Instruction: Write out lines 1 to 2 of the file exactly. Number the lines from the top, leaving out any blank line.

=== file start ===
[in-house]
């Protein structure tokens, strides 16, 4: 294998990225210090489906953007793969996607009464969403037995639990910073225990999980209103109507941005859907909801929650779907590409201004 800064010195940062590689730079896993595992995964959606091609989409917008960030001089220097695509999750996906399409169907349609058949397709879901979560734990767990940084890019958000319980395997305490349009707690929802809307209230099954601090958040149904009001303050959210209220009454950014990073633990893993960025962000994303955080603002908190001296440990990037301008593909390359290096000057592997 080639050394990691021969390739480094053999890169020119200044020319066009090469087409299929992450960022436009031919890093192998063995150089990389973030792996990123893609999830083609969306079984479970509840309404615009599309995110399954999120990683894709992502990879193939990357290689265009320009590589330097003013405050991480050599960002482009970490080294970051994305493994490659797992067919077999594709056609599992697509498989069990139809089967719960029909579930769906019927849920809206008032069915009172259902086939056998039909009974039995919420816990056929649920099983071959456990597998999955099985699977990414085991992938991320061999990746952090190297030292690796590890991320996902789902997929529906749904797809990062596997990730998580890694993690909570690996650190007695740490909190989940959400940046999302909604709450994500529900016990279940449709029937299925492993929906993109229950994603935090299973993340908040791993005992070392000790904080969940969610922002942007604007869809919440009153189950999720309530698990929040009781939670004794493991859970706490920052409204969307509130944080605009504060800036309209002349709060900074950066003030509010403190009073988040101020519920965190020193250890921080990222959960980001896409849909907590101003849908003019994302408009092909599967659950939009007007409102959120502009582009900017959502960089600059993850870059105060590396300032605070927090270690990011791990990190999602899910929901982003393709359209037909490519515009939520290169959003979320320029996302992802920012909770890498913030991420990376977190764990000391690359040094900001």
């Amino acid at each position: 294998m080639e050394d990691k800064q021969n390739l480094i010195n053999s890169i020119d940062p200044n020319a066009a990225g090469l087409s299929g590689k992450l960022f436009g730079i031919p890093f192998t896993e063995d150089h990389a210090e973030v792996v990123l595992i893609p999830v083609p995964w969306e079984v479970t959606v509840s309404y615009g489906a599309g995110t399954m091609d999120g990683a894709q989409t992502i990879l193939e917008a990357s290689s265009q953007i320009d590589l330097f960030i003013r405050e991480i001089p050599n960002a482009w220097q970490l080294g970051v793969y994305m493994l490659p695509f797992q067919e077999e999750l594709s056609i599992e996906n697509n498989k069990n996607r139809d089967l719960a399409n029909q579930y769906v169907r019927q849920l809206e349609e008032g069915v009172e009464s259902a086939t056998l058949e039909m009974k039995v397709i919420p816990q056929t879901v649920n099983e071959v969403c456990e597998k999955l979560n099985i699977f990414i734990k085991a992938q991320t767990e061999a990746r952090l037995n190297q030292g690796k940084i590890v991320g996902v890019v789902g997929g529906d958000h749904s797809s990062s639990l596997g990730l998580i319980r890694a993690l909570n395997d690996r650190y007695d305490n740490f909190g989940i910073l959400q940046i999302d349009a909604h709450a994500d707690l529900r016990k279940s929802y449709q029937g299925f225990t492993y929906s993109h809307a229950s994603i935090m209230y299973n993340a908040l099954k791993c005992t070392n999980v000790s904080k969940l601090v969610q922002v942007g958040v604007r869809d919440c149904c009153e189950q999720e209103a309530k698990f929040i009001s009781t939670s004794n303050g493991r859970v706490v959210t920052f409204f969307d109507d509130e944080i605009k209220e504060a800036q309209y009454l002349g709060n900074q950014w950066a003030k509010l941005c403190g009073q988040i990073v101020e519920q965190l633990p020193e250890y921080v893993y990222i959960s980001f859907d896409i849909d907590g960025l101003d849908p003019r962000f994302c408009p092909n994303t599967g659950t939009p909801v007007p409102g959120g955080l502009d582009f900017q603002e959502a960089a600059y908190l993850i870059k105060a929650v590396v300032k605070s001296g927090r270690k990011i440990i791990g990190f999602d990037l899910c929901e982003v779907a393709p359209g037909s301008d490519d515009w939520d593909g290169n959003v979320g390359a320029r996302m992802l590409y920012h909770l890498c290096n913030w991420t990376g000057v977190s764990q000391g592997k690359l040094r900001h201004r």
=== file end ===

[in-house]
């Protein structure tokens, strides 16, 4: 294998990225210090489906953007793969996607009464969403037995639990910073225990999980209103109507941005859907909801929650779907590409201004 800064010195940062590689730079896993595992995964959606091609989409917008960030001089220097695509999750996906399409169907349609058949397709879901979560734990767990940084890019958000319980395997305490349009707690929802809307209230099954601090958040149904009001303050959210209220009454950014990073633990893993960025962000994303955080603002908190001296440990990037301008593909390359290096000057592997 080639050394990691021969390739480094053999890169020119200044020319066009090469087409299929992450960022436009031919890093192998063995150089990389973030792996990123893609999830083609969306079984479970509840309404615009599309995110399954999120990683894709992502990879193939990357290689265009320009590589330097003013405050991480050599960002482009970490080294970051994305493994490659797992067919077999594709056609599992697509498989069990139809089967719960029909579930769906019927849920809206008032069915009172259902086939056998039909009974039995919420816990056929649920099983071959456990597998999955099985699977990414085991992938991320061999990746952090190297030292690796590890991320996902789902997929529906749904797809990062596997990730998580890694993690909570690996650190007695740490909190989940959400940046999302909604709450994500529900016990279940449709029937299925492993929906993109229950994603935090299973993340908040791993005992070392000790904080969940969610922002942007604007869809919440009153189950999720309530698990929040009781939670004794493991859970706490920052409204969307509130944080605009504060800036309209002349709060900074950066003030509010403190009073988040101020519920965190020193250890921080990222959960980001896409849909907590101003849908003019994302408009092909599967659950939009007007409102959120502009582009900017959502960089600059993850870059105060590396300032605070927090270690990011791990990190999602899910929901982003393709359209037909490519515009939520290169959003979320320029996302992802920012909770890498913030991420990376977190764990000391690359040094900001």